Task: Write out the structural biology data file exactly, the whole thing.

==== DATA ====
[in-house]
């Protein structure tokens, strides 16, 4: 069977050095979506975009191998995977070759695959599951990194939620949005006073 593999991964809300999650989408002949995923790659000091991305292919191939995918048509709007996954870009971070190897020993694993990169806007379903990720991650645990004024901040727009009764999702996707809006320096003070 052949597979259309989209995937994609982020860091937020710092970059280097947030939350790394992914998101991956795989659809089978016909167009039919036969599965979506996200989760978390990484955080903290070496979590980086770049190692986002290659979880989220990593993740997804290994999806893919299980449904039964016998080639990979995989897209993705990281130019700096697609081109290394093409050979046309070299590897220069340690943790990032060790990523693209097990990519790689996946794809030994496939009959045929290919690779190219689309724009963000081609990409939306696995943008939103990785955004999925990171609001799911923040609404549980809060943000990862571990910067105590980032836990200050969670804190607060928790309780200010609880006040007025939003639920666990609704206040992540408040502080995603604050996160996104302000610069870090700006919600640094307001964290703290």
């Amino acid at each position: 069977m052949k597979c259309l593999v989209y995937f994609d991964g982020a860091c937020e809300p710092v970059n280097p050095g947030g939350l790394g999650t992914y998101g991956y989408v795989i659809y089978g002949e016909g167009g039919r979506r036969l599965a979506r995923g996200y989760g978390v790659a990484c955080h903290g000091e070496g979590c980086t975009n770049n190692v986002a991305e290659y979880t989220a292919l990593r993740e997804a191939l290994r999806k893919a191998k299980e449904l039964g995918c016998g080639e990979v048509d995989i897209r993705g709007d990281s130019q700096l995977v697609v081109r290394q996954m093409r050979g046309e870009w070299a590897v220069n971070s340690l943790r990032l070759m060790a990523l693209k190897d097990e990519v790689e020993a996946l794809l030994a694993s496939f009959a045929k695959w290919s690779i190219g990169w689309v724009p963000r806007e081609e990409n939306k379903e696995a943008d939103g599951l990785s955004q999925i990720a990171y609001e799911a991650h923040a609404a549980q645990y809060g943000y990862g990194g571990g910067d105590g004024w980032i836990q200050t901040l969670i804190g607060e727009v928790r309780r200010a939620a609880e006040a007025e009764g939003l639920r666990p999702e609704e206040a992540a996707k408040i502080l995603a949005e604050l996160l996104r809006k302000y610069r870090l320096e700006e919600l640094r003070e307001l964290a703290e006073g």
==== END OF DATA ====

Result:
[in-house]
């Protein structure tokens, strides 16, 4: 069977050095979506975009191998995977070759695959599951990194939620949005006073 593999991964809300999650989408002949995923790659000091991305292919191939995918048509709007996954870009971070190897020993694993990169806007379903990720991650645990004024901040727009009764999702996707809006320096003070 052949597979259309989209995937994609982020860091937020710092970059280097947030939350790394992914998101991956795989659809089978016909167009039919036969599965979506996200989760978390990484955080903290070496979590980086770049190692986002290659979880989220990593993740997804290994999806893919299980449904039964016998080639990979995989897209993705990281130019700096697609081109290394093409050979046309070299590897220069340690943790990032060790990523693209097990990519790689996946794809030994496939009959045929290919690779190219689309724009963000081609990409939306696995943008939103990785955004999925990171609001799911923040609404549980809060943000990862571990910067105590980032836990200050969670804190607060928790309780200010609880006040007025939003639920666990609704206040992540408040502080995603604050996160996104302000610069870090700006919600640094307001964290703290």
């Amino acid at each position: 069977m052949k597979c259309l593999v989209y995937f994609d991964g982020a860091c937020e809300p710092v970059n280097p050095g947030g939350l790394g999650t992914y998101g991956y989408v795989i659809y089978g002949e016909g167009g039919r979506r036969l599965a979506r995923g996200y989760g978390v790659a990484c955080h903290g000091e070496g979590c980086t975009n770049n190692v986002a991305e290659y979880t989220a292919l990593r993740e997804a191939l290994r999806k893919a191998k299980e449904l039964g995918c016998g080639e990979v048509d995989i897209r993705g709007d990281s130019q700096l995977v697609v081109r290394q996954m093409r050979g046309e870009w070299a590897v220069n971070s340690l943790r990032l070759m060790a990523l693209k190897d097990e990519v790689e020993a996946l794809l030994a694993s496939f009959a045929k695959w290919s690779i190219g990169w689309v724009p963000r806007e081609e990409n939306k379903e696995a943008d939103g599951l990785s955004q999925i990720a990171y609001e799911a991650h923040a609404a549980q645990y809060g943000y990862g990194g571990g910067d105590g004024w980032i836990q200050t901040l969670i804190g607060e727009v928790r309780r200010a939620a609880e006040a007025e009764g939003l639920r666990p999702e609704e206040a992540a996707k408040i502080l995603a949005e604050l996160l996104r809006k302000y610069r870090l320096e700006e919600l640094r003070e307001l964290a703290e006073g």